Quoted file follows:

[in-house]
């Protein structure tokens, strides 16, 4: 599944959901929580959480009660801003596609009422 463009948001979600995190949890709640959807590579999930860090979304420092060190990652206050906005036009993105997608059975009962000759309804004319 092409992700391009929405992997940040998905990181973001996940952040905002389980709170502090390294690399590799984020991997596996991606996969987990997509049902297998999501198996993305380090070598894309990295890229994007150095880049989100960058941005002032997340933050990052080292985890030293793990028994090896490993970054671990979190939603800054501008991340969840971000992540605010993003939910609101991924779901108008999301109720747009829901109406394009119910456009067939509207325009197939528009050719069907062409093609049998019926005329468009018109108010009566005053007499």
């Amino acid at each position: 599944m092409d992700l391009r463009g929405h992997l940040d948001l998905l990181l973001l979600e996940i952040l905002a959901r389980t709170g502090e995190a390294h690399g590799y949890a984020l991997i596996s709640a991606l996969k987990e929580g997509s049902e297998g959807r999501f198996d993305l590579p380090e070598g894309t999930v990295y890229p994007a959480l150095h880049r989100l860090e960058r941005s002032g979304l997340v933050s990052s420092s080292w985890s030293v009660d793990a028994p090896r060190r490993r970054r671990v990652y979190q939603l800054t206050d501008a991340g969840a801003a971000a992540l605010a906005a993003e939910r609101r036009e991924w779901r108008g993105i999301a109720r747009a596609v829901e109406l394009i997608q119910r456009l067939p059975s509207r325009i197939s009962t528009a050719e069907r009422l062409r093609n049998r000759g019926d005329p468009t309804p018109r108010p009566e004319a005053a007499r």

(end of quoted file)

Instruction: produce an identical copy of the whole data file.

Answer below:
[in-house]
């Protein structure tokens, strides 16, 4: 599944959901929580959480009660801003596609009422 463009948001979600995190949890709640959807590579999930860090979304420092060190990652206050906005036009993105997608059975009962000759309804004319 092409992700391009929405992997940040998905990181973001996940952040905002389980709170502090390294690399590799984020991997596996991606996969987990997509049902297998999501198996993305380090070598894309990295890229994007150095880049989100960058941005002032997340933050990052080292985890030293793990028994090896490993970054671990979190939603800054501008991340969840971000992540605010993003939910609101991924779901108008999301109720747009829901109406394009119910456009067939509207325009197939528009050719069907062409093609049998019926005329468009018109108010009566005053007499």
């Amino acid at each position: 599944m092409d992700l391009r463009g929405h992997l940040d948001l998905l990181l973001l979600e996940i952040l905002a959901r389980t709170g502090e995190a390294h690399g590799y949890a984020l991997i596996s709640a991606l996969k987990e929580g997509s049902e297998g959807r999501f198996d993305l590579p380090e070598g894309t999930v990295y890229p994007a959480l150095h880049r989100l860090e960058r941005s002032g979304l997340v933050s990052s420092s080292w985890s030293v009660d793990a028994p090896r060190r490993r970054r671990v990652y979190q939603l800054t206050d501008a991340g969840a801003a971000a992540l605010a906005a993003e939910r609101r036009e991924w779901r108008g993105i999301a109720r747009a596609v829901e109406l394009i997608q119910r456009l067939p059975s509207r325009i197939s009962t528009a050719e069907r009422l062409r093609n049998r000759g019926d005329p468009t309804p018109r108010p009566e004319a005053a007499r």